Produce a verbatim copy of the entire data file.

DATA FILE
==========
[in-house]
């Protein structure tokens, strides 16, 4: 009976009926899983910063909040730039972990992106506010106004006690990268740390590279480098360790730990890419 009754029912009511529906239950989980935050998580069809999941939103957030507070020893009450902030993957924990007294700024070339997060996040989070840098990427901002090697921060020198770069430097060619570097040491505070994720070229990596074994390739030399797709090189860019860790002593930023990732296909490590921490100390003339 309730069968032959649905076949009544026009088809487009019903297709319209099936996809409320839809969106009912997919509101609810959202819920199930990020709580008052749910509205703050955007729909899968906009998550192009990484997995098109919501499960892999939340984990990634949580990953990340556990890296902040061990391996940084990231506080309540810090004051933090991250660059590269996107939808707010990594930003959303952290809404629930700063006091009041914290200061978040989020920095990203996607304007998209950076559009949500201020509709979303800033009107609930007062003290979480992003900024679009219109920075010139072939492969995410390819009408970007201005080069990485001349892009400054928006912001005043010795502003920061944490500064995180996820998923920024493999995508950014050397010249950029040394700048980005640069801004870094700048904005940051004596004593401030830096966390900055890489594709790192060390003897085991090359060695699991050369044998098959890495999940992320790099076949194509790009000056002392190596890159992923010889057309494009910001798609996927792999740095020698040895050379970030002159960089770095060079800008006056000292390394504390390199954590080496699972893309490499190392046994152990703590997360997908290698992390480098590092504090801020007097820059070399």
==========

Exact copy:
[in-house]
């Protein structure tokens, strides 16, 4: 009976009926899983910063909040730039972990992106506010106004006690990268740390590279480098360790730990890419 009754029912009511529906239950989980935050998580069809999941939103957030507070020893009450902030993957924990007294700024070339997060996040989070840098990427901002090697921060020198770069430097060619570097040491505070994720070229990596074994390739030399797709090189860019860790002593930023990732296909490590921490100390003339 309730069968032959649905076949009544026009088809487009019903297709319209099936996809409320839809969106009912997919509101609810959202819920199930990020709580008052749910509205703050955007729909899968906009998550192009990484997995098109919501499960892999939340984990990634949580990953990340556990890296902040061990391996940084990231506080309540810090004051933090991250660059590269996107939808707010990594930003959303952290809404629930700063006091009041914290200061978040989020920095990203996607304007998209950076559009949500201020509709979303800033009107609930007062003290979480992003900024679009219109920075010139072939492969995410390819009408970007201005080069990485001349892009400054928006912001005043010795502003920061944490500064995180996820998923920024493999995508950014050397010249950029040394700048980005640069801004870094700048904005940051004596004593401030830096966390900055890489594709790192060390003897085991090359060695699991050369044998098959890495999940992320790099076949194509790009000056002392190596890159992923010889057309494009910001798609996927792999740095020698040895050379970030002159960089770095060079800008006056000292390394504390390199954590080496699972893309490499190392046994152990703590997360997908290698992390480098590092504090801020007097820059070399």